Estimated read time: 4-5 minutes
This archived news story is available only for your personal, non-commercial use. Information in the story may be outdated or superseded by additional information. Reading or replaying the story in its archived form does not constitute a republication of the story.
SALT LAKE CITY— Shortly after Thomas Young immigrated with his family to Ogden from Great Britain in 1910, the young sign painter opened a sign shop specializing in coffin plates, gold-leaf window lettering, simple lighted signs and painted wall advertisements.
As electricity became a major part of lighting and sign making, Young’s signs also incorporated the new technology. Now, over a century later, two Salt Lake City entrepreneurs have taken a major step and brought outdoor billboard advertising into the 21st century with preprogrammed advertising messages displayed on billboard stanchions throughout the Intermountain Region.
Although digital screen billboards are nothing new and have been used for the past 15 years by Salt Lake City’s Young Electric Sign Company, they are being further utilized in a new and different way.
The brainchild of “serial entrepreneurs,” computer programmer Brent Thomson and internet marketing professional James Munnerlyn, created an innovative online system allowing businesses and others who wish to post an ad on YESCO’s billboards in Utah, Nevada, Idaho and Oregon to control when and how much they are willing to invest on advertising space.
The pair anticipates digital billboards owned by other companies to come online in the near future. Thomson has been involved with a number of ventures including founding Jive Communications and co-founding Scratch, a micro-payment processor. Munnerlyn’s background includes being the founder of Infuseo, a company that provides internet marketing and search engine optimization services.
We are only three months old. Inventory is looking good. We would like to be nationwide as quick as we can.
“James and I have been friends for many years. Last year, he was at a billboard industry conference. He and I were talking and I was surprised to learn that the billboard industry was one that hadn’t really caught up to the information age,” Thomson said. “It seemed kind of ridiculous to me. Things hadn’t really changed by August of last year so we decided to give it a whirl."
That was when Thomson and Munnerlyn developed their system so it would be an active marketplace with advertising messages on a digital billboard. Each advertising screen is visible for eight seconds at a time and cycles through eight screens.
Most billboards are created by advertising agencies for a major product or service who purchase space for a certain period of time. They are often on expensive long-term contracts which end up limiting the type of businesses that can advertise on billboards.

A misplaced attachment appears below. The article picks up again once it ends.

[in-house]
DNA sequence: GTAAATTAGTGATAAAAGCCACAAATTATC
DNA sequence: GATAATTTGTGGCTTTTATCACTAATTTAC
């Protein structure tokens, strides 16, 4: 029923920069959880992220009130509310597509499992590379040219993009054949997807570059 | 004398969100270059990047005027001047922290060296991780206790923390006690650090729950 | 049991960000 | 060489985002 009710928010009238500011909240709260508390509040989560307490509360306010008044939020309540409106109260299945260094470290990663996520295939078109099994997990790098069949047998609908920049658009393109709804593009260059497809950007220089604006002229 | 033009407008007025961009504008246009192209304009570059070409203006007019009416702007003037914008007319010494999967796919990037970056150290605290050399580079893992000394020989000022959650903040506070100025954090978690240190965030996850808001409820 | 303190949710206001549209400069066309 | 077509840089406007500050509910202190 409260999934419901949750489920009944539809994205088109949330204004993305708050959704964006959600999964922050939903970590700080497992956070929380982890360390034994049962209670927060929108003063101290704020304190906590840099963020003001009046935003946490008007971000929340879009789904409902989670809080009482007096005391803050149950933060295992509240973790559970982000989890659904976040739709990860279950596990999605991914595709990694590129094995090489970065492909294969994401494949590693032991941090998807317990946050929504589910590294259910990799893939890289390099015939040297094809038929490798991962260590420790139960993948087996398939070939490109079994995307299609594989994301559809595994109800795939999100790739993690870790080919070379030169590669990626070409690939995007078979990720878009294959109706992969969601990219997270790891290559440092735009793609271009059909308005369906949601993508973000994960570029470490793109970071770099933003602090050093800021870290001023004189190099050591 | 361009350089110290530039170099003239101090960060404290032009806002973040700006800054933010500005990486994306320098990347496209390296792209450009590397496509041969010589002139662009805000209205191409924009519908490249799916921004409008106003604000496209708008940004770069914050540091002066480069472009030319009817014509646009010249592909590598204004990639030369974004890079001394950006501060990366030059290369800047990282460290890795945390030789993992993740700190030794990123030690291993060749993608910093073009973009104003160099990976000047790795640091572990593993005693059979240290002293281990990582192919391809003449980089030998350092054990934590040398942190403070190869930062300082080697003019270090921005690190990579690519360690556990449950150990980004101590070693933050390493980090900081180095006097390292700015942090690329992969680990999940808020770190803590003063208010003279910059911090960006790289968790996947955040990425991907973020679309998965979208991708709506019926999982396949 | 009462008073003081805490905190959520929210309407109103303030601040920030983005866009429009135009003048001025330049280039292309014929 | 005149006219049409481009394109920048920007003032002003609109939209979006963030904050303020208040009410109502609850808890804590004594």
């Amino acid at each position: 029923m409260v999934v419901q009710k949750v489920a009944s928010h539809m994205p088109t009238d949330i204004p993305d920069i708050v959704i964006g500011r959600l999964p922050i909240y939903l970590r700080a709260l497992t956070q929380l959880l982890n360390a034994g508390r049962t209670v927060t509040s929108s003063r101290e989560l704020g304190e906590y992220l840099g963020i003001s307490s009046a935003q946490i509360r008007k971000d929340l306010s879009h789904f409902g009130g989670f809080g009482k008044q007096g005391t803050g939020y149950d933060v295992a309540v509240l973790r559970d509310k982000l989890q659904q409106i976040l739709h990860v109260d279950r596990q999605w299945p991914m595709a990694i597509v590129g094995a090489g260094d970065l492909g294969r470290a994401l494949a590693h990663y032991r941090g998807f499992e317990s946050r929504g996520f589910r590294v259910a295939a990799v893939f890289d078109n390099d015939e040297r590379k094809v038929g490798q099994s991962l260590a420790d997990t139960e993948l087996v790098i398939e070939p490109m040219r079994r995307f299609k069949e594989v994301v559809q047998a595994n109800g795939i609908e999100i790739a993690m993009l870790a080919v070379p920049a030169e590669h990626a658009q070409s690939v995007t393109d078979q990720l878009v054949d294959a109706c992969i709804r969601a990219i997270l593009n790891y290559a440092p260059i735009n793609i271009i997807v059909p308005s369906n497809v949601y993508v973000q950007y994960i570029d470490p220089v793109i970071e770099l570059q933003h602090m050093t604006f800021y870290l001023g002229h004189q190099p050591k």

Advertising space bought through the Blip digital billboard marketplace allows both small and large businesses to purchase time and space on a billboard with no term commitments or budget minimums.
In short, advertisers can directly choose and control which products they want to advertise, buy as much or as little space for as short or long of a time period as they want. Not only that, the system allows users to set up parameters based on their daily advertising budget, how much they are willing to spend per rotation and directly upload the artwork to a central server.
Advertisers can choose the boards they want their advertisement to show up on, the time of day, alter the price by time of day and more. Each billboard company can simply decide how much space to allocate to Blip, regardless of whether it comes from unsold inventory or not.
Sign owners predetermine how many slots to allocate directly to the Blip marketplace while continuing to sell traditional space to advertisers and advertising agencies.
Blip’s ads have a potential audience of 6 million commuters who pass by on 15 YESCO billboards on I-15, I-215 and I-80 in addition to YESCO’s billboards in Arizona, Idaho and Oregon.
“The advent of digital billboards in the last several years was the beginning of major changes in the billboard industry,” said Jeffrey S. Young, YESCO’s senior vice president and chief marketing officer. “It was common for us to take contracts that were a minimum of 12 months because you would have to print or paint a big graphic that would be put on a large panel to make it break even."
Young said the idea that an advertisement can be designed in the morning and be displayed by lunchtime is a great thing.
Thomson said that just as Uber and Lyft have “disrupted” the taxi and shuttle business, Blip has the potential of “disrupting” the billboard advertising industry.
“We are effectively opening up the marketplace for some tiny fraction of businesses who can justify advertising on billboards previously, to basically any company with any advertising budget,” Thomson said.
While Blip has set its sights on expanding to other billboard companies in Salt Lake City and throughout the United States outside the Intermountain region, at this point, it is concentrating on its relationship with YESCO in Salt Lake City. Thomson says that with the launch of their service on June 6th that things look very promising.
“We are only three months old. Inventory [number of ads and advertisers] is looking good. We would like to be nationwide as quick as we can,” Thomson said.
Paul Kruze is a San Diego-based multiple award-winning multimedia journalist who has covered politics, technology, multicultural and other stories. He is also a professional musician. Email: firstname.lastname@example.org Twitter: @PaulKruzeNews